Email has been with us for well over 40 years, and in common professional use for more than 20 — but you’d never know it, if you went by how often most of us screw up while using it.
Part of the problem is email’s ubiquity. If you work in an office, you probably have access to email most of your waking hours. Depending on the corporate culture of your employer, there might even be an expectation that you’ll keep checking email long after work is over for the day.
The more we use a technology, the more comfortable we get with it … and the easier it is to make mistakes while our attention is elsewhere. The good news is that you don’t have to keep making the same email mistakes over and over again.
For example, here’s how to stop making these:
- The Reply-All Apocalypse
There are really two kinds of Reply-All Apocalypse.
The first happens when you send out an email to your team and every single person replies to the list. You can lose your whole day this way, and never make any progress.
To lessen the chances of this happening, specify that you’d like everyone to reply to you separately, so that you can coordinate responses. Will everyone comply? Absolutely not. Will some people read it and think, “Oh, that’s right: these threads get annoying very quickly, and I should refrain from contributing to the problem”? Most likely, yes, and then you’ll get back some of your time.
The second kind of Reply-All Apocalypse is potentially more deadly to your career, but even easier to avoid, because it’s entirely within your control. This is the one that arises because you replied-all when you meant to respond to only one person, typically the sender.
The way you prevent this problem is by opening another email, and replying separately. Sure, you might cost the sender a few seconds in sorting time … but you’ll avoid saying something you shouldn’t.
It’s also important to note that it’s a mistake to ever send anything via email that you wouldn’t print on a t-shirt and wear to the company picnic. If you’re embarrassed to have someone see what you want to write, rethink it.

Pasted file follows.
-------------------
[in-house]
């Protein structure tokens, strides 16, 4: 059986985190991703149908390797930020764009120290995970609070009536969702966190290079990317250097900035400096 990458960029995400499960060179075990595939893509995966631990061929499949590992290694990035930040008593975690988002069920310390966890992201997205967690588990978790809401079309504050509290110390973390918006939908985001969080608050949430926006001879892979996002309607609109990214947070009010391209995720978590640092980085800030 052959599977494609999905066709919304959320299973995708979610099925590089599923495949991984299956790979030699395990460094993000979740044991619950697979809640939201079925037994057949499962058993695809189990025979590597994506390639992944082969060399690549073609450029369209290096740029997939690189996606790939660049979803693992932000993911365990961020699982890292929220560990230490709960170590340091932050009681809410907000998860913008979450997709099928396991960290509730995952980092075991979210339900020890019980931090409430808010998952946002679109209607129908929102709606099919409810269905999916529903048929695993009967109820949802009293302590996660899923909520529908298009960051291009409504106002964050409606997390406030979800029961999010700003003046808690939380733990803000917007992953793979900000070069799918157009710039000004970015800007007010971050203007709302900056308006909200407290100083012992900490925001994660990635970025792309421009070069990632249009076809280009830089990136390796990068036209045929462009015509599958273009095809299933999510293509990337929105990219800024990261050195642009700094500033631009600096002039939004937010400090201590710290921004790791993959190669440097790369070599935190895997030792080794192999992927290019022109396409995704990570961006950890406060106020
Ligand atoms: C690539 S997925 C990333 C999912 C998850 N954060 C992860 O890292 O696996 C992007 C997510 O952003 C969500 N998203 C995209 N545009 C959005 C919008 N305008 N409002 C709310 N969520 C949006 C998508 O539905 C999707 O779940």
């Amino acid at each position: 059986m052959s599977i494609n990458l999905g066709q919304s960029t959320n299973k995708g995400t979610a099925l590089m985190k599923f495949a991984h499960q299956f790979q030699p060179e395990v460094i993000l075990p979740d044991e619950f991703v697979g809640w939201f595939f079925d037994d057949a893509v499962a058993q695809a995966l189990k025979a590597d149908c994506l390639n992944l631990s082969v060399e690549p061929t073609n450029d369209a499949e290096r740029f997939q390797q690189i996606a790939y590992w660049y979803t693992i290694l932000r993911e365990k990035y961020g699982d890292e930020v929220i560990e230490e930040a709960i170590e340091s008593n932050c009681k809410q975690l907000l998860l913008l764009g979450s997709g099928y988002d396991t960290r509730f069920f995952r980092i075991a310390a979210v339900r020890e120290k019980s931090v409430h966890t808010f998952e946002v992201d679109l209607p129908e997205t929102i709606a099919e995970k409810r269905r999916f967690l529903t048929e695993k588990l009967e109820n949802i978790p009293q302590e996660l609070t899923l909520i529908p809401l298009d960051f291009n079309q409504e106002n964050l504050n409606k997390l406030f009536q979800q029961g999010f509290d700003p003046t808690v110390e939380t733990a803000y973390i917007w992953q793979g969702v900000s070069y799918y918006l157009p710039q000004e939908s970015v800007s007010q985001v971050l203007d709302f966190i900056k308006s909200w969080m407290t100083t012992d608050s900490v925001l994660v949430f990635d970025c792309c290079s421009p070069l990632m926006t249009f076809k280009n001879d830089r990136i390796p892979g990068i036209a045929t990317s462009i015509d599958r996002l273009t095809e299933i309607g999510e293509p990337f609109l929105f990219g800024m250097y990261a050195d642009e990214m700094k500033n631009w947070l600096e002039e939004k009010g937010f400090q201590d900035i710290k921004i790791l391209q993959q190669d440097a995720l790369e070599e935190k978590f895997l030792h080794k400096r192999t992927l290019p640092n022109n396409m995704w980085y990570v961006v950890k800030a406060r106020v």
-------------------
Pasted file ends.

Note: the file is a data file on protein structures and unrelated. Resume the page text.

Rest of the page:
- The Flowery Missive
Emails occupy a strange space in professional communications. They’re not letters, but they’re not quick-hit messages, like you’d find on Slack or text. It’s no wonder that people sometimes get confused about what emails should look like.
Keep in mind that the goal is to communicate quickly. You should be civil, sure, but you should also get to the point as soon as possible, and keep the message brief. The recipient will thank you.
Skip: long blocks of text, unrelated thoughts, and redundancies. Include and place right up front: the question you need answered, the point of your email, or what you need from the recipient.
- See Attachment (There’s No Attachment)
Most email programs will warn you if you use a word like “attached” and there’s no attachment, but if you’re in a hurry, even that won’t stop your flying fingers from clicking “send” and moving on. To keep this from happening, add the attachment to your email before you write the body of the message. You’ll also probably be less likely to attach the wrong document.
Read More: 5 Jobs for Night Owls
- Allow Me to Answer Your Question With a Passive-Aggressive cc:
It’s important to keep your manager and teammates in the loop, but there’s a difference between including someone in the conversation, and throwing your colleague under the bus. If you don’t have an answer to a question, say so. Do not use a productivity tool to slow down productivity. You’ll lose your coworkers’ esteem and you won’t get anything done.
- The Email-Alert-as-Electronic-Leash
If you’re still checking your email every time an alert goes off — or every few minutes — it’s time to rethink your approach. Most productivity experts advise checking email only a few times a day. Do so more often, and you run the risk of allowing other people to dictate your schedule and priorities, instead of considering many messages at once and determining which are most important for your goals.
Of course, to pull this off, you’ll need your boss’s buy-in, but if she understands that your goal is to get more done — and if you provide another means of getting in touch — she’ll most likely be on board.